|  /--
   \--
      \--

Pedigree Chart for: Polly Merrill

      /--
   /--Israel  Merrill 
   |  \--
/--Jared  Merrill 
|  |  /--
|  \--Abigail  Cadwell 
|     \--
|--Polly  Merrill 
|     /--David  Phelps 
|  /--David  Phelps 
|  |  \--Abigail  Pettibone 
\--Abigail  Phelps 
   |  /--David  Phelps 
   \--Abigail  Griswold 
      \--Abigail  Griswold 

Samuel Rutherford Bunn Jr. / Belinda Coker

Husband: Samuel Rutherford Bunn Jr.
Born: at: 
Died:at: 
Father:  at: 
Mother:  at: 
Wife: Belinda Coker
Born: at: 
Died:at: 
Father:  at: 
Mother:  at: 
Children

Pedigree Chart for: Samuel Rutherford Bunn Jr.

      /--
   /--Albert Franklin  Bunn 
   |  \--
/--Samuel Rutherford  Bunn 
|  |  /--Samuel  Rutherford 
|  \--Eleanor Phelps  Rutherford 
|     \--Abigail Elizabeth  Ponder 
|--Samuel Rutherford  Bunn  Jr.
|     /--
|  /--
|  |  \--
\--Julia Louise  Alford 
   |  /--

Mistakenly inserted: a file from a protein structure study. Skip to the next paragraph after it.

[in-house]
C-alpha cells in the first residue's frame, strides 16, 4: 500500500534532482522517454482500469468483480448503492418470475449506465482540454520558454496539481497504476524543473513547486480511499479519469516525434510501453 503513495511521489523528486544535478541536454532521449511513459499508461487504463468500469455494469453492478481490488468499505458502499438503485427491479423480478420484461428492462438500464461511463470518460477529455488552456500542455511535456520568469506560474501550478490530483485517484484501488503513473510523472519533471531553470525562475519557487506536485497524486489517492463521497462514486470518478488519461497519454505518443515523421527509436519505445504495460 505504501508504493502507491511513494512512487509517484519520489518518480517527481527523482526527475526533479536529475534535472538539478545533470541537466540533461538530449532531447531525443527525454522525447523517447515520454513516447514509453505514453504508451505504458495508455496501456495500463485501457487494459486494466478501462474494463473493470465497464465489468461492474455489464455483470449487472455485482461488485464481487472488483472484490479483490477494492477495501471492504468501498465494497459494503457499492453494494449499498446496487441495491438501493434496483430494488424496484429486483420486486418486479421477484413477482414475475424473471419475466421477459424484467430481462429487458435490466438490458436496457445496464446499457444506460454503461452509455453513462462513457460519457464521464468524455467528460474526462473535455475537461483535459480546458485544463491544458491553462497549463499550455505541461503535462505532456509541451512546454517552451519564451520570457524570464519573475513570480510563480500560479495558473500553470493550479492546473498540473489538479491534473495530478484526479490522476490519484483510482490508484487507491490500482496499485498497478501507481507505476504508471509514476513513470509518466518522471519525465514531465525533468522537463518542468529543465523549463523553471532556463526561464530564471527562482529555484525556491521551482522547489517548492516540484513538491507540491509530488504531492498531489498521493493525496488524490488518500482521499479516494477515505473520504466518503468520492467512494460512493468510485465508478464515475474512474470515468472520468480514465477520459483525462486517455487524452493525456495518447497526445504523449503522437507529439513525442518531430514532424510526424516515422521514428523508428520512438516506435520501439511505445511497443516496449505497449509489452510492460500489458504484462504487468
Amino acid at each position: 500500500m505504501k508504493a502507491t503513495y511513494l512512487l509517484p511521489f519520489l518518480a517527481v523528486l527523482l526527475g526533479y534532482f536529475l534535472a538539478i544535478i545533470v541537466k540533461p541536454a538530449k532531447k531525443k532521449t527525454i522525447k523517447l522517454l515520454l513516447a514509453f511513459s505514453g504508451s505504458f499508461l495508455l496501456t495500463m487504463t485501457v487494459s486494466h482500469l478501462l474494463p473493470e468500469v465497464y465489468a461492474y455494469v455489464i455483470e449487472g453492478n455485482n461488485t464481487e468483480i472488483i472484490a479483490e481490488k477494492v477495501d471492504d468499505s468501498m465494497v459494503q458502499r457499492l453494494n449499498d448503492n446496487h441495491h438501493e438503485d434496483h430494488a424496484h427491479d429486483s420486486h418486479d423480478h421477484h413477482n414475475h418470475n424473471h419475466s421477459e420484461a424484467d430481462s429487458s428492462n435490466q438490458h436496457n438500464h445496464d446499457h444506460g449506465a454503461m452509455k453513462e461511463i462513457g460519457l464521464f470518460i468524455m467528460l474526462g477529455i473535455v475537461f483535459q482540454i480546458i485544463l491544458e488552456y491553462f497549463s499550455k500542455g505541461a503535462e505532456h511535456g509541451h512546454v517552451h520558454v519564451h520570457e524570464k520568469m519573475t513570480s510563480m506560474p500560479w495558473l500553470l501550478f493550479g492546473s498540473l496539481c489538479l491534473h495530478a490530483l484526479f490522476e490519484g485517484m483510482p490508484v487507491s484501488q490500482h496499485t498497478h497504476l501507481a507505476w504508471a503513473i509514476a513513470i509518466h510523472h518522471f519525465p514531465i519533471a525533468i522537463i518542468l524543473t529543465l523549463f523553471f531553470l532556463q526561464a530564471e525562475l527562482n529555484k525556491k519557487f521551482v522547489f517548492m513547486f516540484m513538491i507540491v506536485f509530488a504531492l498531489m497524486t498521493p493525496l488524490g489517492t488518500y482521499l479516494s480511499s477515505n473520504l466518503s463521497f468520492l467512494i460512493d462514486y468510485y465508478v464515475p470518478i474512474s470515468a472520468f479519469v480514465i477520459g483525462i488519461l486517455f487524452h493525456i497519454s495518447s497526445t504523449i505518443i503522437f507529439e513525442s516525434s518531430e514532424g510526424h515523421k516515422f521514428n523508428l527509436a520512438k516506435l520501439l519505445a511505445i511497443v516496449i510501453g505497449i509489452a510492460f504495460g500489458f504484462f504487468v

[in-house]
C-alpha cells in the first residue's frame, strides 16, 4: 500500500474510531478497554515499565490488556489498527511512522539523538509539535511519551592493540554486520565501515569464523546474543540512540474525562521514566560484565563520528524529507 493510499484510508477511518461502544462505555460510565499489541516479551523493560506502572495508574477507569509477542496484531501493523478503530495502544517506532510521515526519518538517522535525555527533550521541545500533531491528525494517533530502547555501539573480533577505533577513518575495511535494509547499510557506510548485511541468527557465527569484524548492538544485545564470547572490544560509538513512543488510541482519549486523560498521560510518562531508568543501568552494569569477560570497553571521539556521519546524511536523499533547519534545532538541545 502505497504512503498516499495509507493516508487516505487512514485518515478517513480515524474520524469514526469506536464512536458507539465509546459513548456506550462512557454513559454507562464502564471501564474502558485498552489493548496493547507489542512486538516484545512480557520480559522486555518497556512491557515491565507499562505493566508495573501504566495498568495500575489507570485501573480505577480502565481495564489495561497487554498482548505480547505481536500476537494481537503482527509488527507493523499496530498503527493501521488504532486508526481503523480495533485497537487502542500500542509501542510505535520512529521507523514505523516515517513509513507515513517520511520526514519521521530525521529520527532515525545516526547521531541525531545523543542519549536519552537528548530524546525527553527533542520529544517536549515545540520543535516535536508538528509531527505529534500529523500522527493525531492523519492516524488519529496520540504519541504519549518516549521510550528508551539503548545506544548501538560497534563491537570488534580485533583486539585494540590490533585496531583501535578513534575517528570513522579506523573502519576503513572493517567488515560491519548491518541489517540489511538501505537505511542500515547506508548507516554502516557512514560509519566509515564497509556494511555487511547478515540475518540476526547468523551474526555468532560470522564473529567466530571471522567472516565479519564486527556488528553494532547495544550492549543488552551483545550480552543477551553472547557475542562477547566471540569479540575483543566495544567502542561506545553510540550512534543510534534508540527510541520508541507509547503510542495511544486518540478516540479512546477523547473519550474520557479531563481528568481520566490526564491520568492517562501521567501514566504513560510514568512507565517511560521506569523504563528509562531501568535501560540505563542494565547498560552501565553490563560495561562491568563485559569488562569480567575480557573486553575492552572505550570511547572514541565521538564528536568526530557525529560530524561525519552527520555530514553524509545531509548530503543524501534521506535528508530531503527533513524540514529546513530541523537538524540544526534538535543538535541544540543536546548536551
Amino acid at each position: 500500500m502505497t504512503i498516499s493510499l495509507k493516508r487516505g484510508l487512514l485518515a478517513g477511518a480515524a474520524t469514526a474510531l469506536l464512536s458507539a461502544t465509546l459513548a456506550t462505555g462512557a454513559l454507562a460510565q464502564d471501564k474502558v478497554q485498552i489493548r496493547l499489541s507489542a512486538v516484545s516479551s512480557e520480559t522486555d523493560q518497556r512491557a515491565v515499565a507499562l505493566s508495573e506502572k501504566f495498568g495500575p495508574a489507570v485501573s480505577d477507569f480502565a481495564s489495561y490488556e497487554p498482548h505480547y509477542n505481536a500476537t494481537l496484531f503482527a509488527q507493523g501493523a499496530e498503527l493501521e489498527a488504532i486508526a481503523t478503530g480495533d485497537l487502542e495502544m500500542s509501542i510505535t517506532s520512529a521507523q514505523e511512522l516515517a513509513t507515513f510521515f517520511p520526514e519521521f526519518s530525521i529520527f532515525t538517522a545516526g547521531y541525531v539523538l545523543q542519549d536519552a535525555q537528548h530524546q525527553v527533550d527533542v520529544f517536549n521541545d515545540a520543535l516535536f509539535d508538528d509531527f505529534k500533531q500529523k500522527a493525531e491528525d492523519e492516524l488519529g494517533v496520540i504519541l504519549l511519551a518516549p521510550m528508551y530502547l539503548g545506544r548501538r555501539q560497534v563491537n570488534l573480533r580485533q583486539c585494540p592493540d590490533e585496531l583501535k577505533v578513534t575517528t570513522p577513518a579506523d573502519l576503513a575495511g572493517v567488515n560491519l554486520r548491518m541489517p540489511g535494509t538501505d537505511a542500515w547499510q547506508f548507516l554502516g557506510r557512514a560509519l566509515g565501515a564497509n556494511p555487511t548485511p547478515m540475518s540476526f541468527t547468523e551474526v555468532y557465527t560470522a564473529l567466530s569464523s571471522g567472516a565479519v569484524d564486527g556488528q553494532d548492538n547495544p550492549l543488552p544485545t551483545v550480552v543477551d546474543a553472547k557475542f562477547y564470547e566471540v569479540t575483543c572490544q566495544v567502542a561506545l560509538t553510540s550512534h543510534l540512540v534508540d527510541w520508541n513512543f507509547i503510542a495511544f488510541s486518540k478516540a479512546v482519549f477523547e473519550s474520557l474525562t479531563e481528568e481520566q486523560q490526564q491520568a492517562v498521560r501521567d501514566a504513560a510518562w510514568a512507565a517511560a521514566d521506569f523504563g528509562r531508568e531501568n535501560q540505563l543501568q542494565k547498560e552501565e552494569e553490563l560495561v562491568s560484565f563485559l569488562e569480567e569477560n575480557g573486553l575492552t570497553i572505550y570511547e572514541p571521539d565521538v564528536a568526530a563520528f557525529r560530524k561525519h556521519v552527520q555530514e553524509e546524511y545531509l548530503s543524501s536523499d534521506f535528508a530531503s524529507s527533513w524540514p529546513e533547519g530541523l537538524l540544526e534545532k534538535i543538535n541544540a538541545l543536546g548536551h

\--
      \--

Pedigree Chart for: Belinda Coker

      /--
   /--
   |  \--
/--
|  |  /--
|  \--
|     \--
|--Belinda  Coker 
|     /--
|  /--
|  |  \--
\--
   |  /--
   \--
      \--

[5596] This person is presumed living.

[5541] This person is presumed living.

Gassaway Watkins Jr. / Ruth Dorsey

Husband: Gassaway Watkins Jr.
Born: 1752at: Anne Arundel, Maryland, United States
Married: 28 Feb 1788at: Anne Arundel, Maryland, United States
Died: 1840at: Walnut Grove, Carroll, Maryland, United States
Father: Nicholas Watkins
Mother: Ariana Worthington
Notes: [7404]
Sources: [7405]
Wife: Ruth Dorsey
Born: ABT 1766at: Brown's Chioce, Anne Arundel Co., Maryland, USA